Storage: Concentrated or any other forms of formalin should be kept in safe, water-tight, spill-proof bottles, e.g. pep-bottles, and should always be clearly labelled. Plastic bags containing formalin should be leak-proof and maintained in an upright position at all times, and the opening should be rolled or folded down and sealed with tape or clips. Securely cover all receptacles for formalin fumes can be very offensive smelling, and can cause extreme discomfort to the nose and eyes.
2. Alcohol (ethanol)
Usage: Alcohol is usually used for most cnidaria, sponges, arthropods and echinoderms which can be immersed in a solution of 70% if the specimens are being used for morphology but 90-97% pure ethanol if specimens are likely to be used for molecular studies as well. Note that the colour of a specimen is lost almost immediately once immersed in alcohol.
Ethanol usually comes in the 95% concentrated form. For molecular studies use the concentrated form. For long-term preservation, it is usually diluted with fresh water to 70-80% strength. This is the lowest concentration at which preservation will be maintained. During field collections, ensure that solution you use is not diluted by the water which comes with the samples.
Industrial Methylated Spirits (IMS) is also used to preserve specimens at strengths of 70 to 80%. It has added impurities which may affect DNA so should not be used for molecular samples. IMS is, however, cheaper than pure ethanol and does not attract the same custom duties as ethanol. Warning: IMS is poisonous if consumed.
Warning: Alcohol is usually safe to handle, but can cause irritation to the skin in cases of prolonged contact. Always rinse hands thoroughly with water after working with alcohol. Industrial alcohol is toxic and should never be drunk. Receptacles containing alcohol should always be properly and clearly labelled.
Alcohol is highly flammable. Never work with this fluid in the vicinity of open flames. Alcohol is prone to rapid evaporation, and receptacles holding it should be securely covered at all times, and not be opened unnecessarily.
II. Sample containers
There are various types of containers which one can use to fix specimens:
1. Plastic water-tight bottles.
Where possible, the bottle-type containers should be as tall as the length of the largest specimens, such that the specimens can be set straight when the bottle is placed on its side. It can however, be difficult to handle in the field where one has to screw and unscrew the bottle-cap numerous times in a row.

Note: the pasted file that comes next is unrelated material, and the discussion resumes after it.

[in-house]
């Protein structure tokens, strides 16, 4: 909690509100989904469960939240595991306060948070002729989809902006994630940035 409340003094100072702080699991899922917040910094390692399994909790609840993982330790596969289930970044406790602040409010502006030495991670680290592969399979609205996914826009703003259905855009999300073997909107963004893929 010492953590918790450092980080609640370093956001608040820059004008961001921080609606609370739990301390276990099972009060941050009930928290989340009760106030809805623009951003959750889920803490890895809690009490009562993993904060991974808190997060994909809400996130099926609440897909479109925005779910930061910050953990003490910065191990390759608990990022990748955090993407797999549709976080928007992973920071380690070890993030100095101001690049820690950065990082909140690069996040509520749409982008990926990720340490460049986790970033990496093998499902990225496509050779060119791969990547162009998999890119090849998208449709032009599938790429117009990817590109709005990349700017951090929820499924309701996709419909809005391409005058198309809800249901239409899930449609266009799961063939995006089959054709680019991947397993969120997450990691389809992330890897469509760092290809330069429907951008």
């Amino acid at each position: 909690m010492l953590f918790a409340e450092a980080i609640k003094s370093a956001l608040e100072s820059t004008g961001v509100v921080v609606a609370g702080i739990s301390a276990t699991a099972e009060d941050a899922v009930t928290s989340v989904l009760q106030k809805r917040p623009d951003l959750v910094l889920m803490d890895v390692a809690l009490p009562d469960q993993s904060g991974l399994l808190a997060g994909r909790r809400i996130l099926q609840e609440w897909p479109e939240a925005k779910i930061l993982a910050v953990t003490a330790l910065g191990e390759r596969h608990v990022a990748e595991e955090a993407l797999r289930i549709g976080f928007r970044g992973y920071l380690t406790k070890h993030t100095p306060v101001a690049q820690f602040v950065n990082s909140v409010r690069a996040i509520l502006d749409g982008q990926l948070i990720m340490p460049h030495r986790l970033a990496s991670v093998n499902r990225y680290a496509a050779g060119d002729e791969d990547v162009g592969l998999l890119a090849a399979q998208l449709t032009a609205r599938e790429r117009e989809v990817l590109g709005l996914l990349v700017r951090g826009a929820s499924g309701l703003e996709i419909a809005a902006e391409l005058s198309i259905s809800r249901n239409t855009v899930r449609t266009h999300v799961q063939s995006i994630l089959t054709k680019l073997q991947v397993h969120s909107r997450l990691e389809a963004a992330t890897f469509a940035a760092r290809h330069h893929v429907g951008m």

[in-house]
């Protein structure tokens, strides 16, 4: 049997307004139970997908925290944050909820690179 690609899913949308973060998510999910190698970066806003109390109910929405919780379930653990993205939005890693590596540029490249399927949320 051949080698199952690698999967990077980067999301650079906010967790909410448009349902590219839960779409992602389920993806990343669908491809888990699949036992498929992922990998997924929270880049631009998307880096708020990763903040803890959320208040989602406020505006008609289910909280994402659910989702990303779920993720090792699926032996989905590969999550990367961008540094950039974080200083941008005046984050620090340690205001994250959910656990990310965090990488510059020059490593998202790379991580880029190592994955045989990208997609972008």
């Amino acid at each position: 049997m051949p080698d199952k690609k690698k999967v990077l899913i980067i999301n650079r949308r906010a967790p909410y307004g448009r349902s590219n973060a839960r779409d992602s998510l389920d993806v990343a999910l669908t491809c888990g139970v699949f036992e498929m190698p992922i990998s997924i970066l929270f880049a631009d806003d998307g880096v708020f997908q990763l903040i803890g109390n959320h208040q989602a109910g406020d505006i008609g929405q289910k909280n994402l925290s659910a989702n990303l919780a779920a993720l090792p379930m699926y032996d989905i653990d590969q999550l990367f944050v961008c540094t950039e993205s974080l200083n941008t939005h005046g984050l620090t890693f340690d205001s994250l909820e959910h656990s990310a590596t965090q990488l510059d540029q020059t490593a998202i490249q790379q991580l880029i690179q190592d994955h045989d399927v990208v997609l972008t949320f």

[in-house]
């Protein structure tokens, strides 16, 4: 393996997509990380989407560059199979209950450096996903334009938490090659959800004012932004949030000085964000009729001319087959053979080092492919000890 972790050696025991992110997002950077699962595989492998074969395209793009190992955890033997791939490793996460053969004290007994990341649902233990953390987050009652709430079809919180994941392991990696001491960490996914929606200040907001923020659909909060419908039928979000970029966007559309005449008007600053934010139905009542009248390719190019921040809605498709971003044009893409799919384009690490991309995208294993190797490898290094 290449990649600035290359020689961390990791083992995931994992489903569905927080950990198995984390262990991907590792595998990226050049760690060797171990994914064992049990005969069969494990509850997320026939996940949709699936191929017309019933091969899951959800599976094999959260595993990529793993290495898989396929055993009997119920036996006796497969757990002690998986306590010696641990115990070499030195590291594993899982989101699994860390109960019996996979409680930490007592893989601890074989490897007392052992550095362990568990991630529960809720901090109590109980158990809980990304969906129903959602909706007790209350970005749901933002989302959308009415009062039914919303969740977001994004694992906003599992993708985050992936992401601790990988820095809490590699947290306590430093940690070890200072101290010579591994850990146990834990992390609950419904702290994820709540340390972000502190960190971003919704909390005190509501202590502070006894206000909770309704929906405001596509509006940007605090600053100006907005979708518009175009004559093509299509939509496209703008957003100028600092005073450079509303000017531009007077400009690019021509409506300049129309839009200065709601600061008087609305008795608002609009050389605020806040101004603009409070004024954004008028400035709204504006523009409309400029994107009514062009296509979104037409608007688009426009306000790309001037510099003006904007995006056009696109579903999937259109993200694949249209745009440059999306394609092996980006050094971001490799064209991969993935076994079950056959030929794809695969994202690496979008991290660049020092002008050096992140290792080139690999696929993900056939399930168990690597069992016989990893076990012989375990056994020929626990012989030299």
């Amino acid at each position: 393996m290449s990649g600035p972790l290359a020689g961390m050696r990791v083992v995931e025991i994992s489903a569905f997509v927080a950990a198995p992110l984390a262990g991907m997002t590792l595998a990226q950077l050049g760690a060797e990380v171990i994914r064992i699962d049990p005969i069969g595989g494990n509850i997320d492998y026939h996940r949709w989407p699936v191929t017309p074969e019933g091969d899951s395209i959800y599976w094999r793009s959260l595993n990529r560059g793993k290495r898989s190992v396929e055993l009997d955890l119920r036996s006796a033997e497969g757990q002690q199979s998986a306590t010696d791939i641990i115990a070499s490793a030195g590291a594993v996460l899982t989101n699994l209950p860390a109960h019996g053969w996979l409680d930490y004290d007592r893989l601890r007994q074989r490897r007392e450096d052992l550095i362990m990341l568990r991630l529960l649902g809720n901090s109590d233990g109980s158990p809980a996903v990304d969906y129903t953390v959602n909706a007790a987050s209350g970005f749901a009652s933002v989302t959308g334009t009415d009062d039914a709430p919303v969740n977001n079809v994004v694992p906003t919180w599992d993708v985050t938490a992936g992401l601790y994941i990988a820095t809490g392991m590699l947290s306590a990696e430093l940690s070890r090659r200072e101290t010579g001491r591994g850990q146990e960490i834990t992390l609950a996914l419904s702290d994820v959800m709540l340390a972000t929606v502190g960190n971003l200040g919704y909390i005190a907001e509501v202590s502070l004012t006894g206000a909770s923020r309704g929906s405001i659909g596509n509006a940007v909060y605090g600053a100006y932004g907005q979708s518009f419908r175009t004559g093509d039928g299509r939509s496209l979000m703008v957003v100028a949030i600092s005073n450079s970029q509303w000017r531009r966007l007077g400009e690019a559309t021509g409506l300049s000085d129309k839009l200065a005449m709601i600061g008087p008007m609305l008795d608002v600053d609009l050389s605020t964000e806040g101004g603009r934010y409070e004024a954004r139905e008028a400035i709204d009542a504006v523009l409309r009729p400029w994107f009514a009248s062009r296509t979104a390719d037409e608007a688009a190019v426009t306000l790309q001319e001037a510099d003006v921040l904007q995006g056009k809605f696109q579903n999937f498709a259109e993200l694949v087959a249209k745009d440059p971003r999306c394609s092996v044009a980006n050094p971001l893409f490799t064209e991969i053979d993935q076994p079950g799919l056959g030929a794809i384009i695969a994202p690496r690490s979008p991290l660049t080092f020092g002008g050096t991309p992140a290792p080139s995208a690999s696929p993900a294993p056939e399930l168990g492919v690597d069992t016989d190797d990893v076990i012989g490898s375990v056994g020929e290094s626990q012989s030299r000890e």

2. Plastic bags.
Not as desirable, but with careful usage, and with knowledge of its limitations, these can be successfully utilised in the absence of plastic containers. Its disadvantage lies mainly in that its leak-proofness is not guaranteed, and also it can easily be punctured by sharp spines. When plastic bags are used, go for those with thicker material. Plastic bags are very useful for fixing the larger specimens, as well as for containing mud and leaf-litter samples.
1. Data labels
Always make sure to insert a data label into the preservation container/bottle for every specimen collected. This should preferably be done immediately before leaving the site for another. A data label is extremely important. It should record the specimen identification if appropriate, cruise number, station number, date, any other supporting data. Specimens without such data are virtually worthless. Data labels should be made from suitable paper so that it does not disintegrate in liquid and should be labelled with waterproof ink or soft pencil. Subsamples of a specimen should also be labelled and note made of the animal and locality data they were take from. Never mix specimens from two different localities in the same bottle. Always use a fresh bottle for each site. Always put a label indicating collection locality. A log of samples should also be made to keep track of specimens and samples collected at each station.
2. Bottle labels
Always label chemical bottles, particularly those with preservatives clearly, so that the contents will not be misused, or worse, drunk accidentally.